Housing crisis makes sex offenders harder to monitor, officer warns

Total of 63 convicted offenders live in State without being tracked, conference hears

The conference in Newry heard that the Probation Service monitors 195 sex offenders across the State. File photograph: iStock/Getty Images

The conference in Newry heard that the Probation Service monitors 195 sex offenders across the State. File photograph: iStock/Getty Images


The State’s housing crisis is affecting the ability of the authorities to properly monitor and rehabilitate sex offenders when they are released into the community, a senior Probation Service officer has warned.

Pauline Downey said a lack of social housing meant it was increasingly difficult to find stable accommodation for sex offenders when they leave prison.

“You see in various different newspaper reports about the homeless crisis and we’re not an exception to that,” she told a conference in Newry, Co Down, organised by the National Organisation for Treatment of Sex Abusers (Nota). “I think that’s a huge challenge for all of us working in this field for both a public protection and offender rehabilitation point of view.”

The conference heard that the Probation Service monitors 195 sex offenders in the community as part of the Sex Offender Risk Assessment/Management (Soram) initiative which involves officials from the Garda, Tusla and local authorities.

Major risk factors

The initiative aims to manage an offender’s risk level which includes ensuring that they have a stable home. Placing an offender in unstable accommodation is a major risk factor for reoffending, the conference heard.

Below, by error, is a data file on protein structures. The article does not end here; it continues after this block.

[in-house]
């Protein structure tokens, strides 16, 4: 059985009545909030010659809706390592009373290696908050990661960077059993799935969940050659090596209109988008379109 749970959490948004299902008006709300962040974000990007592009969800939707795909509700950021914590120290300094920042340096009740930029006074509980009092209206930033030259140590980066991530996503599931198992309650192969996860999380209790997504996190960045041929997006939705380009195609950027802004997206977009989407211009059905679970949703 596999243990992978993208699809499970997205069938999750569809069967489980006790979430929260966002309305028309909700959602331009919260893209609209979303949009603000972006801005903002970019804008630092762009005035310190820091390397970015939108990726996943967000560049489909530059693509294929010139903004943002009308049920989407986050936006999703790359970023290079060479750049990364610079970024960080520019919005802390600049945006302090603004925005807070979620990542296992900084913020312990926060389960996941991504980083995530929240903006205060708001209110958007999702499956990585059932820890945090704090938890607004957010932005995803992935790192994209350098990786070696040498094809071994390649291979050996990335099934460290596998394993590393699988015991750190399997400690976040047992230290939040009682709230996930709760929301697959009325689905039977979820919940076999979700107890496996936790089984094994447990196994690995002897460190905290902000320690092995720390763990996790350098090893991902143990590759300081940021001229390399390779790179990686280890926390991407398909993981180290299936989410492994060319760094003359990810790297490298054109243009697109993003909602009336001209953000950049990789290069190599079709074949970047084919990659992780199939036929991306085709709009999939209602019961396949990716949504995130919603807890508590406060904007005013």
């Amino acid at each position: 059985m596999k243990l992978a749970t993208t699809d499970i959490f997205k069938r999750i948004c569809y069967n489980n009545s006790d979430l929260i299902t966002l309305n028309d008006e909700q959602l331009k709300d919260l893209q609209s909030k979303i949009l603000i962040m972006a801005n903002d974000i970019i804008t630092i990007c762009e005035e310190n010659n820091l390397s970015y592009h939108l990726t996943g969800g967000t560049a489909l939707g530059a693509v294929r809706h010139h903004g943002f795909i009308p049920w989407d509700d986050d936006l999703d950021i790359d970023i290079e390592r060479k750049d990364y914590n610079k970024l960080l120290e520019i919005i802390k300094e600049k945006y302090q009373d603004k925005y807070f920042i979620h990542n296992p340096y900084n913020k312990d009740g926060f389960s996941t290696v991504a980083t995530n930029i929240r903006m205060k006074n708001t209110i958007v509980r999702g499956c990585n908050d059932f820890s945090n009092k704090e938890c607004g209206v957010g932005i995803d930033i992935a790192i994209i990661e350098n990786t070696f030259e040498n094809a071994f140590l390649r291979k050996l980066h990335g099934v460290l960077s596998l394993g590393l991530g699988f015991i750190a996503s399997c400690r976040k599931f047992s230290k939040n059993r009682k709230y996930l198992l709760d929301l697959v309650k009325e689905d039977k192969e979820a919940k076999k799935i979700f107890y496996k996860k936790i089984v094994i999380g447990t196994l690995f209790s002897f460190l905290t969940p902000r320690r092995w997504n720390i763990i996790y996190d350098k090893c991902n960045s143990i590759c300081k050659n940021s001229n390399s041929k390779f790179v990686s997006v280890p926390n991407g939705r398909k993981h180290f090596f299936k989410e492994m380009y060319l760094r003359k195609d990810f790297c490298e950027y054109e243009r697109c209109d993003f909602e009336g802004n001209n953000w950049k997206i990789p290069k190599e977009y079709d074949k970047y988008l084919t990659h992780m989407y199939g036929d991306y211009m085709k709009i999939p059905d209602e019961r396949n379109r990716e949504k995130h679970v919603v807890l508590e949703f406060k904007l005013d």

Figures presented at the conference show there are 63 convicted offenders living in the community in the Republic who are not monitored.

To be monitored by Soram, offenders must be judged as being at a “medium” or higher risk of committing another sexual offence and they must have been sentenced to probation supervision by the court.

One speaker told the conference that in the case of child abusers, many housing options are closed off to them because they are too near areas where children gather.

“Something like a child sex offender being near a school, something along those lines would be a problem,” said Brian Dack, assistant director of the Probation Service. “They could be more subtle than that but that would be the obvious one.”

Mr Dack told The Irish Times that public concerns about living near a sex offender also pose challenges.

“The local authorities are always conscious of the public reaction to the housing of [a sex offender] within their community. There’s a need for information campaigns to get across the message that when we know where someone is, they’re safer,” he said.

He said that some offenders chose to sleep rough because they do not feel safe in emergency shelters, making it even harder to monitor them.

“Unfortunately we have some people who come out of prison where the only thing available to them is emergency accommodation in a shelter run by one of the NGOs. It’s an unsafe environment or they would feel it to be an unsafe environment and would fear that they were going to be attacked.”

Mr Dack added: “People need to understand that shoving them into a homeless-type environment creates less safe communities rather than more safe communities.”